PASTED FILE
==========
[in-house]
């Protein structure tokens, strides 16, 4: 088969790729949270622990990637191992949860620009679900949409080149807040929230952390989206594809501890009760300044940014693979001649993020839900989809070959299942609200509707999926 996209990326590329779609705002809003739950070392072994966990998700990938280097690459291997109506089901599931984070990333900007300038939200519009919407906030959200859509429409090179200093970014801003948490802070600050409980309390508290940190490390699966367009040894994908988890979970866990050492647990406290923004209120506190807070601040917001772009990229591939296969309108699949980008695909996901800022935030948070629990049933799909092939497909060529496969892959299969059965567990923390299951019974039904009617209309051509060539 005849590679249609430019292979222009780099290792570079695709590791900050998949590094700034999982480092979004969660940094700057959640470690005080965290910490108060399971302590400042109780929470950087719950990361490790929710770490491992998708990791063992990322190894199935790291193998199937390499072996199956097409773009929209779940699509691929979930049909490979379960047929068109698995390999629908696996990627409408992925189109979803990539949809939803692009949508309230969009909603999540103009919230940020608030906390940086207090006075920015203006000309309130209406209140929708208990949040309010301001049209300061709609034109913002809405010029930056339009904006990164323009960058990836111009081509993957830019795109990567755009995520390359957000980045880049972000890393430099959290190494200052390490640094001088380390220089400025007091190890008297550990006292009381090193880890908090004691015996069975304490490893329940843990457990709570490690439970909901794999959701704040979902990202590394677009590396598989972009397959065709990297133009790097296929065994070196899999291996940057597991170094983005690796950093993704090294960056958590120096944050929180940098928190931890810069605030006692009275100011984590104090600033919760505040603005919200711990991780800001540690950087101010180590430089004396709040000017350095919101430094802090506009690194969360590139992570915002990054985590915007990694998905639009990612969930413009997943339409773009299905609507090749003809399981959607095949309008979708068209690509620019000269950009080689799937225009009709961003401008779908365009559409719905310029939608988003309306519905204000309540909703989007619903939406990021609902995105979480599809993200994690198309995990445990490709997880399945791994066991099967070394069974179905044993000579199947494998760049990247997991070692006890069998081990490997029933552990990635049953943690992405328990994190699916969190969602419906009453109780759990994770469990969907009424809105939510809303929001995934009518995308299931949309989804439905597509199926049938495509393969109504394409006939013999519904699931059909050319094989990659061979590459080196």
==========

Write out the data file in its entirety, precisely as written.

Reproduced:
[in-house]
């Protein structure tokens, strides 16, 4: 088969790729949270622990990637191992949860620009679900949409080149807040929230952390989206594809501890009760300044940014693979001649993020839900989809070959299942609200509707999926 996209990326590329779609705002809003739950070392072994966990998700990938280097690459291997109506089901599931984070990333900007300038939200519009919407906030959200859509429409090179200093970014801003948490802070600050409980309390508290940190490390699966367009040894994908988890979970866990050492647990406290923004209120506190807070601040917001772009990229591939296969309108699949980008695909996901800022935030948070629990049933799909092939497909060529496969892959299969059965567990923390299951019974039904009617209309051509060539 005849590679249609430019292979222009780099290792570079695709590791900050998949590094700034999982480092979004969660940094700057959640470690005080965290910490108060399971302590400042109780929470950087719950990361490790929710770490491992998708990791063992990322190894199935790291193998199937390499072996199956097409773009929209779940699509691929979930049909490979379960047929068109698995390999629908696996990627409408992925189109979803990539949809939803692009949508309230969009909603999540103009919230940020608030906390940086207090006075920015203006000309309130209406209140929708208990949040309010301001049209300061709609034109913002809405010029930056339009904006990164323009960058990836111009081509993957830019795109990567755009995520390359957000980045880049972000890393430099959290190494200052390490640094001088380390220089400025007091190890008297550990006292009381090193880890908090004691015996069975304490490893329940843990457990709570490690439970909901794999959701704040979902990202590394677009590396598989972009397959065709990297133009790097296929065994070196899999291996940057597991170094983005690796950093993704090294960056958590120096944050929180940098928190931890810069605030006692009275100011984590104090600033919760505040603005919200711990991780800001540690950087101010180590430089004396709040000017350095919101430094802090506009690194969360590139992570915002990054985590915007990694998905639009990612969930413009997943339409773009299905609507090749003809399981959607095949309008979708068209690509620019000269950009080689799937225009009709961003401008779908365009559409719905310029939608988003309306519905204000309540909703989007619903939406990021609902995105979480599809993200994690198309995990445990490709997880399945791994066991099967070394069974179905044993000579199947494998760049990247997991070692006890069998081990490997029933552990990635049953943690992405328990994190699916969190969602419906009453109780759990994770469990969907009424809105939510809303929001995934009518995308299931949309989804439905597509199926049938495509393969109504394409006939013999519904699931059909050319094989990659061979590459080196």